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Citing the Sourcebook on Administrative Offenses in the Civil Service published by the Civil Service

Commission and some actual Supreme Court decided cases as my references, I cited the following
jurisprudence on “Dishonesty”:

Dishonesty is defined as “intentionally making a false statement in any material fact, or practicing or
attempting to practice any deception or fraud in securing his examination, registration, appointment or
promotion.” It is also understood to imply a “disposition to lie, cheat, deceive or defraud;
untrustworthiness; lack of integrity; lack of honesty, probity or integrity in principle; lack of fairness and
straightforwardness; disposition to defraud, deceive or betray.”

Thus, dishonesty, like bad faith, is not simply bad judgment or negligence. Dishonesty is a question of
intention. In ascertaining the intention of a person accused of dishonesty, consideration must be taken
not only on the facts or circumstances which gave rise to the act committed, but also the state of mind
at the time the offense is committed, the time he might have had at his disposal for the purpose of
meditating on the consequences of his act, and the degree of reasoning he could have had at that
moment. (Wooden v. CSC, G.R. 152884, September 30, 2005; Millena v. Court of Appeals, GR No.
127797, January 31, 2000, 324 SCRA 126).

In Civil Service Commission (CSC) Resolution 06-0538, issued on April 4, 2006, dishonesty is defined as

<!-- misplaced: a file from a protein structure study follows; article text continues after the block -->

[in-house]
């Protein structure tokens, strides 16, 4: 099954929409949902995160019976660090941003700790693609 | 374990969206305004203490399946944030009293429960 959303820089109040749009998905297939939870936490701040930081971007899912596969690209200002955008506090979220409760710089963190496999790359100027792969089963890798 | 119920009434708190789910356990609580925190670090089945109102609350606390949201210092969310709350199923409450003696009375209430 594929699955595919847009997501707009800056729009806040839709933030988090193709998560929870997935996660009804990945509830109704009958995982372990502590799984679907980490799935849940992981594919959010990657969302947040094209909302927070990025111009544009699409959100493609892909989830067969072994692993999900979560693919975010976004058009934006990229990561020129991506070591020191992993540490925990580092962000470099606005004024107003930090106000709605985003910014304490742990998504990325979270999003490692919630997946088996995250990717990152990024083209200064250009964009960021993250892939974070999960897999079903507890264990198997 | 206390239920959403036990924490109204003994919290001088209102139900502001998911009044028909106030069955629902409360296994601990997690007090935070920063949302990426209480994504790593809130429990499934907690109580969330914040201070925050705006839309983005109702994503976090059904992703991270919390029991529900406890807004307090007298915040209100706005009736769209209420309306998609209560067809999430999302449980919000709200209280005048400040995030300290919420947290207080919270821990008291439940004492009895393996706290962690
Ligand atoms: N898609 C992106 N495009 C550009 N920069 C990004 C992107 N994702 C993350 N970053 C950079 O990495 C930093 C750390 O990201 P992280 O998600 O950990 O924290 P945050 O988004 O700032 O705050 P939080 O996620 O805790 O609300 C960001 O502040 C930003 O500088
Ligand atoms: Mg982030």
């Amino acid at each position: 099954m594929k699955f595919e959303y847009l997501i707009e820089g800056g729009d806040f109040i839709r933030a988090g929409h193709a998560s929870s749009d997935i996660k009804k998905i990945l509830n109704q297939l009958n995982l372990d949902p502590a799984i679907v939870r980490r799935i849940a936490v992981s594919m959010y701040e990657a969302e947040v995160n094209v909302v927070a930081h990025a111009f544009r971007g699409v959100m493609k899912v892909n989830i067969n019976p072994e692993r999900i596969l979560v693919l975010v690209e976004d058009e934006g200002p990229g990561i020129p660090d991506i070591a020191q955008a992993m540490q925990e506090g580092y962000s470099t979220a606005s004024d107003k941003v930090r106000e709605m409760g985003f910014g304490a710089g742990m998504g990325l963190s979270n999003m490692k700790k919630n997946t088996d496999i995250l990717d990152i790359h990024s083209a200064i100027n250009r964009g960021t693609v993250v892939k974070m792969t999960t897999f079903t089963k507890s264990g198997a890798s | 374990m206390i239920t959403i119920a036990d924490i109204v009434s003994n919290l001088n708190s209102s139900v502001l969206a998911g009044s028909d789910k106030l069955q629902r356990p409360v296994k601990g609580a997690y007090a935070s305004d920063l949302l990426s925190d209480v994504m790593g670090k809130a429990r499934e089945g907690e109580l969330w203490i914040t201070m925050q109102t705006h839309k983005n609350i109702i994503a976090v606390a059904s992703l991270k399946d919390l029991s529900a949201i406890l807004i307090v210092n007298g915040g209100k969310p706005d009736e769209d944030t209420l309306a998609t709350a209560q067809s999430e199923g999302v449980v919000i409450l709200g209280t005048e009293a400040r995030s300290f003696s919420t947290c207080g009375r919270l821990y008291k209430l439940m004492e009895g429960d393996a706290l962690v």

the concealment or distortion of truth, which shows lack of integrity or a disposition to defraud, cheat,
deceive or betray and intent to violate the truth.

Under the Revised Rules on Administrative Cases in the Civil Service (RRACCS) promulgated on
November 8, 2011, by the CSC, administrative offenses are classified into grave, less grave or light,
depending on their gravity or depravity and effects on the government service.

Thus, under Section 46, Rule 10 of RRACCS, “serious dishonesty” is a grave offense punishable by
dismissal from the service. “less serious dishonesty,” while considered also as a grave offense, is
punishable by suspension of six months and one day to one year for the first offense and dismissal from
the service for the second offense. Finally, “simple dishonesty” is a less grave offense punishable by
suspension of one month and one day to six months for the first offense; six months and one day to one
year for the second offense; and dismissal for the third offense. This column should not be taken as a
legal advice applicable to any case as each case is unique and should be construed in light of the
attending circumstances surrounding such particular case.

Lawyer Toni Umali is the current assistant secretary for Legal and Legislative Affairs of the DepEd. He is
licensed to practice law not only in the Philippines, but also in the state of California and some federal
courts in the United States after passing the California State Bar Examinations in 2004. He has served as

2011.” It is also understood to imply a “disposition to lie. deceive or betray.” . untrustworthiness. or practicing or attempting to practice any deception or fraud in securing his examination. Rule 10 of RRACCS. disposition to defraud. administrative offenses are classified into grave. depending on their gravity or depravity and effects on the government service. Thus. lack of integrity. under Section 46. deceive or defraud. Dishonesty is defined as “intentionally making a false statement in any material fact. registration. cheat. probity or integrity in principle. we are convinced that the defendant performed acts of dishonesty. appointment or promotion. “serious dishonesty” is a grave offense punishable by dismissal from the service. lack of honesty.Based on the initial evaluation of the documents and the testimony of the respondent. less grave or light. by the CSC. Under the Revised Rules on Administrative Cases in the Civil Service (RRACCS) promulgated on November 8. lack of fairness and straightforwardness.